The company produces and distributes a number of baking, bread, dairy, meat, and oil brands.

"We had to shut bakeries yesterday _ everything north of New Plymouth. There is a limited range (of Quality Bakers products), but we hope we will be able to maintain adequate supplies.''

The Meadowfresh milk brand would not be affected because the plant is in Palmerston North, said Mr Greenshields.

Auckland Council has begun shutting down gas supplies to its buildings and services, which could disrupt swimming pools and crematoria.

Mayor Len Brown urged residents to reduce use where possible.

Genesis public affairs manager Richard Gordon said large commercial customers had been asked to limit their gas use but domestic customers were not affected at this stage.

Mr Mackenzie said the leak was first reported by a farmer on Saturday, but Vector workers could not find a problem.

They were called back on Monday, when the leak was identified. The company then had to isolate gas on the Maui pipeline to find out where it was.

"It was reasonably evident given some basically bubbling to the surface of the gas. Once the gas pipe was isolated ... we then commenced excavation.''

He said civil aviation had been notified of the problem because the high-pressure gas rises into the atmosphere.

Fonterra farmers, reported to be throwing away up to $20 million of milk a day, are being asked to dispose of the milk in their paddocks not waterways.

Auckland's Middlemore Hospital has shut off heating in non-clinical areas, said Counties Manukau District Health Board spokeswoman Lauren Young.

She said the hospital was going "okay'' and assessing the situation day-by-day.

"We're trying to conserve our sterile supplies and our linen. We're asking staff to be careful.''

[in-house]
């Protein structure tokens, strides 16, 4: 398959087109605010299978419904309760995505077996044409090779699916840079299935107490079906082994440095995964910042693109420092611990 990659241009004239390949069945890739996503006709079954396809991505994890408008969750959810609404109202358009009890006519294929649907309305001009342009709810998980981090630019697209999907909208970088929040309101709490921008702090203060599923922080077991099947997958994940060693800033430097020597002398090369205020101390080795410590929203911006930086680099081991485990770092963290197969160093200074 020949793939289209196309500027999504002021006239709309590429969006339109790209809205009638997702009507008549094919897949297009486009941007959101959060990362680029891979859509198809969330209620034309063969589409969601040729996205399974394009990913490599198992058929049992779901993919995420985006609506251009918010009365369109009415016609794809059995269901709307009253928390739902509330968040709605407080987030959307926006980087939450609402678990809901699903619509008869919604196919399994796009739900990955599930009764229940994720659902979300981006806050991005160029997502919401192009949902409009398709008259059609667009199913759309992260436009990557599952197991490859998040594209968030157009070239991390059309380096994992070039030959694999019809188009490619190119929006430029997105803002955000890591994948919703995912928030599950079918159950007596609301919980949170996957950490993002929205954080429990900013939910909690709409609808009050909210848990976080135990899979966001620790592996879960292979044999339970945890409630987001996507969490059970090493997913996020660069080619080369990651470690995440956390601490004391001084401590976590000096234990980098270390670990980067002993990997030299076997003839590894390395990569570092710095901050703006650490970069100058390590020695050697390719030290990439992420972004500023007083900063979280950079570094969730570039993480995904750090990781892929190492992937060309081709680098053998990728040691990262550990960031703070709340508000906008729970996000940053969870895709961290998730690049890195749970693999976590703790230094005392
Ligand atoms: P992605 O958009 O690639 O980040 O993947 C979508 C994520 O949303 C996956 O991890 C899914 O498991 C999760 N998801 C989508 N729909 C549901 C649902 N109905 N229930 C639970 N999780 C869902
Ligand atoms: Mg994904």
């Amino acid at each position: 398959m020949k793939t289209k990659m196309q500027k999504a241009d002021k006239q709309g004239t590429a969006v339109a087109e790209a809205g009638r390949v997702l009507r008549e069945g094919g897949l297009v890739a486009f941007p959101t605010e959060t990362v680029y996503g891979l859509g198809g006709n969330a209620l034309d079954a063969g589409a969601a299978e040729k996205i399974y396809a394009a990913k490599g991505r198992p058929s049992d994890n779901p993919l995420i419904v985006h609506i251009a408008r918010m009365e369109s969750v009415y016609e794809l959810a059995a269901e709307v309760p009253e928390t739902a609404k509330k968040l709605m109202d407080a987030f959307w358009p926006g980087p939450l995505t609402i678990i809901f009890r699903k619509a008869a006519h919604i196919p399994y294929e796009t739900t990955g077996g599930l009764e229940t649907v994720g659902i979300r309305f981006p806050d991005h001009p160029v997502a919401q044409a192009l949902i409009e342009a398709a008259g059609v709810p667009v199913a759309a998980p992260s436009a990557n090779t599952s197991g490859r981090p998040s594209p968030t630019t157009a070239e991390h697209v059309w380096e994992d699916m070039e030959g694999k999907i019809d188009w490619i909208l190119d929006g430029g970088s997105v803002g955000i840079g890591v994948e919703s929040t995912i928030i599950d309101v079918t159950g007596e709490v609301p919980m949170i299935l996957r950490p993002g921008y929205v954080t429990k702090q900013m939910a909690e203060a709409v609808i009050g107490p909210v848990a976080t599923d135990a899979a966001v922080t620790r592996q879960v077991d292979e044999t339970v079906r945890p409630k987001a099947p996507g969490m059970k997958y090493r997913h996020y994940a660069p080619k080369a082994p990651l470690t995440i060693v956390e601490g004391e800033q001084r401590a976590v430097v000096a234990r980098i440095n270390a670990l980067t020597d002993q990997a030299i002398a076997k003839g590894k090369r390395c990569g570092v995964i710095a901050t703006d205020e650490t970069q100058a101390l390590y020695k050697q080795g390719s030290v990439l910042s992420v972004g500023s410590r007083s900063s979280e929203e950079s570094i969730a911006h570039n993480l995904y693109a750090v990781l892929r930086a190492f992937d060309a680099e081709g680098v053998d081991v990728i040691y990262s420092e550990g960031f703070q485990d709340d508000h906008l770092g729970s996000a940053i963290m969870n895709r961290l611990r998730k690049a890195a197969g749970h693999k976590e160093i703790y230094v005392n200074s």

Hospitals run by the Waitemata board in Auckland's Waitakere and North Shore have switched from gas to diesel.

Spokesman Paul Patton said it was "business as usual'' and there had been no cancellations of surgery.

Auckland board staff have been asked to conserve linen and heating was being shut down where possible, said spokesman Mark Fenwick. Cooking would not be affected.

The laundry contractor to the Waikato board worked through the night to provide clean linen to their colleagues in Auckland, Waitemata and Counties Manukau.

Patients are being asked to use their own pyjamas, towels and facecloths due to the shortage of linen, said Waikato spokeswoman Mary Anne Gill.

Bread and milk, which were an important part of patients' diets, were being rationed, she said.

The Service and Food Workers Union says it has been deluged with calls from workers whose jobs are affected by the leak.

"Thousands of our members are employed in large food processing factories like Griffins and Bluebird in the upper North Island,'' said SFWU food industry leader Chas Muir.

Mr Muir said the SFWU was advising members that they should not be disadvantaged by the leak and should not lose any pay.

"We are advising members that any good employer will have insurance cover and the onus is on the employer to do the right thing.

"We are advising our members that if they are ready and willing to work it is the employer's responsibility to pay them.''